SCOTUS ruled 6-3 that, in effect, without Congressional authorization, the EPA does not have the power to regulate carbon dioxide. Justice Elena Kagan dissented.
Kagan opened her dissent thus (whole opinion; with my paragraphification for screen readability):
Climate change’s causes and dangers are no longer subject to serious doubt. Modern science is “unequivocal that human influence”—in particular, the emission of greenhouse gases like carbon dioxide—“has warmed the atmosphere, ocean and land.” [Cites IPCC] … The rise in temperatures brings with it “increases in heat-related deaths,” “coastal inundation and erosion,” “more frequent and intense hurricanes, floods, and other extreme weather events,” “drought,” “destruction of ecosystems,” and “potentially significant disruptions of food production.” [Cites, of all things, a case in which this was quoted.]
If the current rate of emissions continues, children born this year could live to see parts of the Eastern seaboard swallowed by the ocean. See Brief for Climate Scientists as Amici Curiae 6. Rising waters, scorching heat, and other severe weather conditions could force “mass migration events[,] political crises, civil unrest,” and “even state failure.”
So Kagan has bought and believes, seemingly sincerely, the failed predictions of global warming, which she calls “climate change”. This is her adopted opinion, provided her by climate Experts, who claim there is no “serious doubt” about their theories.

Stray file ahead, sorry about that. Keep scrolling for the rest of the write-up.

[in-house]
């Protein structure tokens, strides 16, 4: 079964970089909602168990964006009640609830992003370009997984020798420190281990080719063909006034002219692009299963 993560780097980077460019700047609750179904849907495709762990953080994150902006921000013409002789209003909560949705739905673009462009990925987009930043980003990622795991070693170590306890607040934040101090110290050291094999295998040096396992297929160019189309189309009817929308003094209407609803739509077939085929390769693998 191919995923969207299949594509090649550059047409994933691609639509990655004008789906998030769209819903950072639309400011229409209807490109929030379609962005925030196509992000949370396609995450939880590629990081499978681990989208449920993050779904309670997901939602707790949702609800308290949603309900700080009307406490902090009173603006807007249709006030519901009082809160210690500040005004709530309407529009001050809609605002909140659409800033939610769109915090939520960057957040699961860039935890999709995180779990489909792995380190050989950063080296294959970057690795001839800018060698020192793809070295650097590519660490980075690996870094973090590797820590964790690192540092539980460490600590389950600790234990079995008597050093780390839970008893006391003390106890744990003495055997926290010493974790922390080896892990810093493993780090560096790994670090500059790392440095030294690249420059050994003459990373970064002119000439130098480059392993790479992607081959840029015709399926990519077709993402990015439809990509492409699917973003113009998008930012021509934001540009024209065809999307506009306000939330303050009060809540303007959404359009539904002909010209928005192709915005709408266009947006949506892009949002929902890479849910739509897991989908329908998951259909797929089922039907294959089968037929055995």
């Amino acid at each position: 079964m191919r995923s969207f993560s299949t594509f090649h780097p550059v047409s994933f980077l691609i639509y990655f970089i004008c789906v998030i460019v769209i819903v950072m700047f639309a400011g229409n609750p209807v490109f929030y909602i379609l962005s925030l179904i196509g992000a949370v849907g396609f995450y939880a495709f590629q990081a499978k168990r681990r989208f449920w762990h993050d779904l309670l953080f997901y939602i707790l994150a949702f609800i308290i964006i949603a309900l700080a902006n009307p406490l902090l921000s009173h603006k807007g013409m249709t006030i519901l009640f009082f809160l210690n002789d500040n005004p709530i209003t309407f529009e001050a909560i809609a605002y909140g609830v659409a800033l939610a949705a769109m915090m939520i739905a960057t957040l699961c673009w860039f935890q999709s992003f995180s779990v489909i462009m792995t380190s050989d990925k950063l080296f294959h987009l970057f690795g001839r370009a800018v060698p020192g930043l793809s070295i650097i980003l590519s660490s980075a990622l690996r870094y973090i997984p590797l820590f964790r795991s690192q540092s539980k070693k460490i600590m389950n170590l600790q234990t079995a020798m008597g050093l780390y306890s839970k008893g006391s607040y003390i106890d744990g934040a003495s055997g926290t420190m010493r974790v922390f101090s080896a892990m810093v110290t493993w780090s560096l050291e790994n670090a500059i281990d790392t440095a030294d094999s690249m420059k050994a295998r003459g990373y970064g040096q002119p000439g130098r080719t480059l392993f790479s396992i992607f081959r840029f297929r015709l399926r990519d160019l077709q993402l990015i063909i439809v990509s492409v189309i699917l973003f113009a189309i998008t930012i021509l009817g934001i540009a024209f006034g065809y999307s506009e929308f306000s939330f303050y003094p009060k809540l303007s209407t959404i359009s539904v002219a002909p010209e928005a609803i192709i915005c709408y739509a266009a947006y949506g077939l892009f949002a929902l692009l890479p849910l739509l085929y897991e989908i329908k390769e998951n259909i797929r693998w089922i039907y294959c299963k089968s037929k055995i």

We have seen many times that her (or her Experts’) quoted predictions of doom are false. There have not been an increase, but a decrease, in floods. Same for drought. There is no “destruction of ecosystems.” And just last week a paper appeared—a peer-reviewed paper in the regime-approved journal Nature, going by the name “Declining tropical cyclone frequency under global warming“—which shows the number of tropical cyclones have been decreasing, not increasing.
Here’s a picture from that paper (ignore the straight and red lines, which are models and not the data):
So Kagan’s suppositions about the dooms of global warming are false, and known to be false with only a little investigation. Which she did not make. Nor did Wise Latina, and nor did the other guy who’s now retired and will be quickly forgotten. Both signed Kagan’s dissent.
Their non-curiosity and blind acceptance of the Expert Consensus is point one. And really is our only point, as we’ll see.
Under the Clean Air Act, as Kagan writes, Congress gave power to the “EPA to regulate stationary sources of any substance that ’causes, or contributes significantly to, air pollution’ and that “may reasonably be anticipated to endanger public health or welfare.'”
As we know, EPA called carbon dioxide, the basis of almost all life on earth, the very stuff of your breath, the food of plants, “pollution”. And started to regulate it. Scientifically, this is like the American Medical Association saying “not all women have cervixes”, and allowing the AMA to regulate the English language.
Do people forget, or maybe they never knew, that CO2 is plant food? And not only plant food, but the plant flood. Back in olden days, they used to teach photosynthesis. No longer? Remove CO2 and plants die. Then you die.
So what the EPA did in trying to regulate CO2 was ridiculous—unless you really do believe global warming, a.k.a. “climate change”, is an “existential crisis.” As Kagan, Wise Latina, and Gone Guy believe, or say they do. But which all observations show is not so.
Models, on the other hand, show the “existential crisis” is true. And all models only say what they are told to say. So models are told to say that “climate change” is an “existential crisis.” Experts told models to say this.
Experts, therefore, value models over observation. The Deadly Sin of Reification.